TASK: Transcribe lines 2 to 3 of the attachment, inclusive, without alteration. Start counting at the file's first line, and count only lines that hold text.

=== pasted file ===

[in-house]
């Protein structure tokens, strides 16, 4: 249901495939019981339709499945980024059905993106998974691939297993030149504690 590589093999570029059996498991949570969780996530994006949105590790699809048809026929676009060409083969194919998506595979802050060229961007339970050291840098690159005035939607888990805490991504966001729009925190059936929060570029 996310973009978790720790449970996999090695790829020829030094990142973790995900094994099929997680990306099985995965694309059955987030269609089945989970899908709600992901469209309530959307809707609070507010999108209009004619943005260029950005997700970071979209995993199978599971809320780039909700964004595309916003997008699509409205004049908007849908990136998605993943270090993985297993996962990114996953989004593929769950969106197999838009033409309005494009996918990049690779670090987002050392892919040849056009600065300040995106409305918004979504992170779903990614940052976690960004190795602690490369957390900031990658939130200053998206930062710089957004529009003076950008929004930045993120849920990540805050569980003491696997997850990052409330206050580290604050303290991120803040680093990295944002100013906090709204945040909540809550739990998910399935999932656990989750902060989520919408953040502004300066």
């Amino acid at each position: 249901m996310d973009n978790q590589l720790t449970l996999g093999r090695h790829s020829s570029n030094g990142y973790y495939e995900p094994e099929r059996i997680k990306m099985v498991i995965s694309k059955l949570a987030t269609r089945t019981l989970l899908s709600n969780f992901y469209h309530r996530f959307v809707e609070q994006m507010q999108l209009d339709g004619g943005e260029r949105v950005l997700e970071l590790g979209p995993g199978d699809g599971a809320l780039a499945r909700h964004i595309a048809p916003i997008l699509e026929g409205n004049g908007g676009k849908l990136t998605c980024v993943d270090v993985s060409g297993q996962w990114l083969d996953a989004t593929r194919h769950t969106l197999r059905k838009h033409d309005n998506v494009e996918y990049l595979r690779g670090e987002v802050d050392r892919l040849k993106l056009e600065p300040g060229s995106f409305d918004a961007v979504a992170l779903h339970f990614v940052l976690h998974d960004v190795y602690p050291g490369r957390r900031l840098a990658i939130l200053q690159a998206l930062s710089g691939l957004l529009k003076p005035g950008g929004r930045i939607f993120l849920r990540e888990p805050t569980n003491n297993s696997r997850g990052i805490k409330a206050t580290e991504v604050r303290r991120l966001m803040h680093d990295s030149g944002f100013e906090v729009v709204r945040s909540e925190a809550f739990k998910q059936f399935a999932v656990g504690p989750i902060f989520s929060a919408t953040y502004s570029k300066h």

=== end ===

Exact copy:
């Protein structure tokens, strides 16, 4: 249901495939019981339709499945980024059905993106998974691939297993030149504690 590589093999570029059996498991949570969780996530994006949105590790699809048809026929676009060409083969194919998506595979802050060229961007339970050291840098690159005035939607888990805490991504966001729009925190059936929060570029 996310973009978790720790449970996999090695790829020829030094990142973790995900094994099929997680990306099985995965694309059955987030269609089945989970899908709600992901469209309530959307809707609070507010999108209009004619943005260029950005997700970071979209995993199978599971809320780039909700964004595309916003997008699509409205004049908007849908990136998605993943270090993985297993996962990114996953989004593929769950969106197999838009033409309005494009996918990049690779670090987002050392892919040849056009600065300040995106409305918004979504992170779903990614940052976690960004190795602690490369957390900031990658939130200053998206930062710089957004529009003076950008929004930045993120849920990540805050569980003491696997997850990052409330206050580290604050303290991120803040680093990295944002100013906090709204945040909540809550739990998910399935999932656990989750902060989520919408953040502004300066």
């Amino acid at each position: 249901m996310d973009n978790q590589l720790t449970l996999g093999r090695h790829s020829s570029n030094g990142y973790y495939e995900p094994e099929r059996i997680k990306m099985v498991i995965s694309k059955l949570a987030t269609r089945t019981l989970l899908s709600n969780f992901y469209h309530r996530f959307v809707e609070q994006m507010q999108l209009d339709g004619g943005e260029r949105v950005l997700e970071l590790g979209p995993g199978d699809g599971a809320l780039a499945r909700h964004i595309a048809p916003i997008l699509e026929g409205n004049g908007g676009k849908l990136t998605c980024v993943d270090v993985s060409g297993q996962w990114l083969d996953a989004t593929r194919h769950t969106l197999r059905k838009h033409d309005n998506v494009e996918y990049l595979r690779g670090e987002v802050d050392r892919l040849k993106l056009e600065p300040g060229s995106f409305d918004a961007v979504a992170l779903h339970f990614v940052l976690h998974d960004v190795y602690p050291g490369r957390r900031l840098a990658i939130l200053q690159a998206l930062s710089g691939l957004l529009k003076p005035g950008g929004r930045i939607f993120l849920r990540e888990p805050t569980n003491n297993s696997r997850g990052i805490k409330a206050t580290e991504v604050r303290r991120l966001m803040h680093d990295s030149g944002f100013e906090v729009v709204r945040s909540e925190a809550f739990k998910q059936f399935a999932v656990g504690p989750i902060f989520s929060a919408t953040y502004s570029k300066h």